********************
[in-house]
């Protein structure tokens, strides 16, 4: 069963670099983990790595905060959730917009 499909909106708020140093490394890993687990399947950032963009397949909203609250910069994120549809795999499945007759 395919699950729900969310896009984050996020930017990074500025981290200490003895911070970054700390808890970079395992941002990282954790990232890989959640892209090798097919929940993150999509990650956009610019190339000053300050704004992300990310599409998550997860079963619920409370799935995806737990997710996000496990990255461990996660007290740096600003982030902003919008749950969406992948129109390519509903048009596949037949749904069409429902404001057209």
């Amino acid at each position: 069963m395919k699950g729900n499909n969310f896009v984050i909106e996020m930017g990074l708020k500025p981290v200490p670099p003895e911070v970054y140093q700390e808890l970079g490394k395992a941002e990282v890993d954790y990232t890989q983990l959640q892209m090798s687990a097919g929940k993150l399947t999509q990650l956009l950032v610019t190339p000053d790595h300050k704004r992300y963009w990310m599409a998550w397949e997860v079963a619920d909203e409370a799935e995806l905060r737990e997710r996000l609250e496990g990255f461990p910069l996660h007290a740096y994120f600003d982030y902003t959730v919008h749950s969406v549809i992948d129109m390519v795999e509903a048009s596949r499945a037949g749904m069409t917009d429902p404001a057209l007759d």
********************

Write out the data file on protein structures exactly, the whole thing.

[in-house]
């Protein structure tokens, strides 16, 4: 069963670099983990790595905060959730917009 499909909106708020140093490394890993687990399947950032963009397949909203609250910069994120549809795999499945007759 395919699950729900969310896009984050996020930017990074500025981290200490003895911070970054700390808890970079395992941002990282954790990232890989959640892209090798097919929940993150999509990650956009610019190339000053300050704004992300990310599409998550997860079963619920409370799935995806737990997710996000496990990255461990996660007290740096600003982030902003919008749950969406992948129109390519509903048009596949037949749904069409429902404001057209």
């Amino acid at each position: 069963m395919k699950g729900n499909n969310f896009v984050i909106e996020m930017g990074l708020k500025p981290v200490p670099p003895e911070v970054y140093q700390e808890l970079g490394k395992a941002e990282v890993d954790y990232t890989q983990l959640q892209m090798s687990a097919g929940k993150l399947t999509q990650l956009l950032v610019t190339p000053d790595h300050k704004r992300y963009w990310m599409a998550w397949e997860v079963a619920d909203e409370a799935e995806l905060r737990e997710r996000l609250e496990g990255f461990p910069l996660h007290a740096y994120f600003d982030y902003t959730v919008h749950s969406v549809i992948d129109m390519v795999e509903a048009s596949r499945a037949g749904m069409t917009d429902p404001a057209l007759d």